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Open Access Sensitive Communication with Proximate Messmates

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This article is Open Access under the terms of the Creative Commons CC BY-NC-ND licence.

The research at hand experiments with the communication that occurs in the encounters and entanglements between human and more-than-human agencies. It builds on the emerging debates on qualitative methodologies informed by new materialism, which help us recognize how more-than-humans can communicate and participate in producing and sharing knowledge. The main purpose of this article is to introduce the approach of sensitive communication with human and more-than-human others in tourism settings. The article explores and tests sensitive reading as a way of conducting research on sensitive communication in proximate surroundings by presenting two empirical examples from Iceland and Sweden. The research is driven by curiosity about the different ways of communicating with and about mundane and ordinary places in the context of proximity tourism. The idea of proximity refers here to curious and caring relations toward our proximate surroundings, beings, and thoughts. This approach to proximity tourism reopens ideas of nearness and farness and offers an alternative approach to current quantitative macrolevel discussions and inquiries of the Anthropocene.


Document Type: Research Article

Affiliations: 1: Multidimensional Tourism Institute, University of Lapland, Rovaniemi, Finland 2: Faculty of Life and Environmental Sciences, University of Iceland, Reykjav??k, Iceland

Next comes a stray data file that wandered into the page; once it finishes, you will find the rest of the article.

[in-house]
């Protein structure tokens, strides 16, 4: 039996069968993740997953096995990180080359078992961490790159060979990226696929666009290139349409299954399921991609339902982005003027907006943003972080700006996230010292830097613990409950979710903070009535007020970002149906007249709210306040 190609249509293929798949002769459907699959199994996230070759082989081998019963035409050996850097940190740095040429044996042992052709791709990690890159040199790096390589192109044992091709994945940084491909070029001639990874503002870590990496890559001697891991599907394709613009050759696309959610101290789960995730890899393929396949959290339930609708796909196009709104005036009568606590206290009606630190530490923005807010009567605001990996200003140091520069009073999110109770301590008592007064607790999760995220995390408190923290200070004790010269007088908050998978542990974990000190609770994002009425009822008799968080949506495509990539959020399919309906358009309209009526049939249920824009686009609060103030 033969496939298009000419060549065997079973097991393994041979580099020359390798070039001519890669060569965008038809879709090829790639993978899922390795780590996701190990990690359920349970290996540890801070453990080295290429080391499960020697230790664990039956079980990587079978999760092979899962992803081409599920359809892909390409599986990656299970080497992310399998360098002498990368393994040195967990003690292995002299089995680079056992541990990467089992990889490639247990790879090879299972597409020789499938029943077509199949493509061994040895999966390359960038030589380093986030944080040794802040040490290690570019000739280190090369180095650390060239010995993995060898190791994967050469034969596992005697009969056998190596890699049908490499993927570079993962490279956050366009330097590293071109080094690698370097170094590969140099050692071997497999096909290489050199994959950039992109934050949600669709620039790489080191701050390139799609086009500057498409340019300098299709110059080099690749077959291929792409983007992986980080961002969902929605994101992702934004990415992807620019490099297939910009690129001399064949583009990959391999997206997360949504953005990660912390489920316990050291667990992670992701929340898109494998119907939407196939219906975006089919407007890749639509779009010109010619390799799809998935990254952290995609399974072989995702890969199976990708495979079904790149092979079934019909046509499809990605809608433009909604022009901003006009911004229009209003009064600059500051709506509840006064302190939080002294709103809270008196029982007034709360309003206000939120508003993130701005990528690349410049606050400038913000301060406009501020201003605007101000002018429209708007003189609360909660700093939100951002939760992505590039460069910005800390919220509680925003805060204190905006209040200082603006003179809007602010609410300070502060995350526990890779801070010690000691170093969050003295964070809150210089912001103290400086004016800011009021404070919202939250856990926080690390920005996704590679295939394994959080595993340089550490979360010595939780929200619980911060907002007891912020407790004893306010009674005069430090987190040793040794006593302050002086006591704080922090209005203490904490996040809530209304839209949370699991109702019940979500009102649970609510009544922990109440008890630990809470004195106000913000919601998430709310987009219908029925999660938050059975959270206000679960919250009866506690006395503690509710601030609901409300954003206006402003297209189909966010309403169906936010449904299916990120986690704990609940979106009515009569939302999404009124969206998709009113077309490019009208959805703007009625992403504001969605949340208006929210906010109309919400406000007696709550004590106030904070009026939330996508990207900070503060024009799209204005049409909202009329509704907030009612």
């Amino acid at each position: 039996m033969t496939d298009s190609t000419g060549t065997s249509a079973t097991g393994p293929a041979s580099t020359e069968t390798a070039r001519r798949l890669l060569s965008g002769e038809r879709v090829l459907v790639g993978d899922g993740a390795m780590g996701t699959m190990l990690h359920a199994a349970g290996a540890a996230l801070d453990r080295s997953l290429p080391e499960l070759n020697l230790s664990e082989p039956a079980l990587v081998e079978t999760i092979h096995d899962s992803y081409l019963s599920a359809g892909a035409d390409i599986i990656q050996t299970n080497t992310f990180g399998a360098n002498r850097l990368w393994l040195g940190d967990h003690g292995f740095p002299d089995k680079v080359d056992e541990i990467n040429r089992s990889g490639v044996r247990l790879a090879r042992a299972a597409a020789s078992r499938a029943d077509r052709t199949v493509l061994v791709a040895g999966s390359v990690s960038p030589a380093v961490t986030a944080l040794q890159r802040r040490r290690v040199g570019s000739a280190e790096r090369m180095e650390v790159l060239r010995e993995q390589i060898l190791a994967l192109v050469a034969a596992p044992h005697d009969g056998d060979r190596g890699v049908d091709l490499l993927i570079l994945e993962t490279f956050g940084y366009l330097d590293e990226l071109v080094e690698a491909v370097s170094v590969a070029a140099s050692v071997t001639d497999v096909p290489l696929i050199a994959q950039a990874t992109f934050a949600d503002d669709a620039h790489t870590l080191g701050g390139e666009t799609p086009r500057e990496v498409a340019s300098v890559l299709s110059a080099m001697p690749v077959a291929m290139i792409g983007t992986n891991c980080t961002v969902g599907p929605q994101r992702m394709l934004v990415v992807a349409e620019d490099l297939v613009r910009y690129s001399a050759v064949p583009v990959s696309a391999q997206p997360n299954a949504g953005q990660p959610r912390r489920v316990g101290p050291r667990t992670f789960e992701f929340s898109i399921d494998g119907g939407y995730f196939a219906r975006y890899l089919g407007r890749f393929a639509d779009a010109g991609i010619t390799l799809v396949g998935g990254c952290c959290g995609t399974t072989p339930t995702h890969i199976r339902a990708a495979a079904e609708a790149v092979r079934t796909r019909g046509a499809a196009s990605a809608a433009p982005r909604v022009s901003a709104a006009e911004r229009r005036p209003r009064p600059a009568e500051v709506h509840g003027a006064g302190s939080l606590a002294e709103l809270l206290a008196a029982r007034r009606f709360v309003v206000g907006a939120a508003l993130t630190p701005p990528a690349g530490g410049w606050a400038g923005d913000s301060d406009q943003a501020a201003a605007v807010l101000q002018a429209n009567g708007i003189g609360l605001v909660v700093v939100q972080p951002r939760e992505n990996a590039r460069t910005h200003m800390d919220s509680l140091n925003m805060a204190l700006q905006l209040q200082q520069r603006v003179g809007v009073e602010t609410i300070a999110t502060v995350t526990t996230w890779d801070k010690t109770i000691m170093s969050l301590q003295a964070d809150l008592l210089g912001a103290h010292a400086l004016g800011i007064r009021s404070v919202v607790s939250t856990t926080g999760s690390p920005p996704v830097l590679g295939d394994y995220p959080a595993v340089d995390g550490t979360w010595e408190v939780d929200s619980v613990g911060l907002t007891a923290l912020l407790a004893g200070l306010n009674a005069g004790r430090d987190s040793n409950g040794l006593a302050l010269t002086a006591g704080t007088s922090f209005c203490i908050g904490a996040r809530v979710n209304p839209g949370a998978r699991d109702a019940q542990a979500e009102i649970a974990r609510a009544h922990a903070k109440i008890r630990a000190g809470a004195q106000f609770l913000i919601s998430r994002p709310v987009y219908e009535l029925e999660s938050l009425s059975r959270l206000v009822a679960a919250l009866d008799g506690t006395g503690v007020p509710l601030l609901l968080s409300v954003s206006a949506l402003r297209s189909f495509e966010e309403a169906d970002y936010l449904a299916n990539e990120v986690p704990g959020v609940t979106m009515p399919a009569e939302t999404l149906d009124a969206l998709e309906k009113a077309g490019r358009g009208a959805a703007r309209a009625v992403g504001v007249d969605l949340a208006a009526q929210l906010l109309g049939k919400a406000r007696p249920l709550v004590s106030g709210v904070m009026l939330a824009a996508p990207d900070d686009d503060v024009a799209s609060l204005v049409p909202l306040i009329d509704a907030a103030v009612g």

Publication date: July 15, 2022

This article was made available online on August 30, 2021 as a Fast Track article with title: "SENSITIVE COMMUNICATION WITH PROXIMATE MESSMATES".

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  • Tourism, Culture & Communication is international in its scope and will place no restrictions upon the range of cultural identities covered, other than the need to relate to tourism and hospitality. The Journal seeks to provide interdisciplinary perspectives in areas of interest that may branch away from traditionally recognized national and indigenous cultures, for example, cultural attitudes toward the management of tourists with disabilities, gender aspects of tourism, sport tourism, or age-specific tourism.
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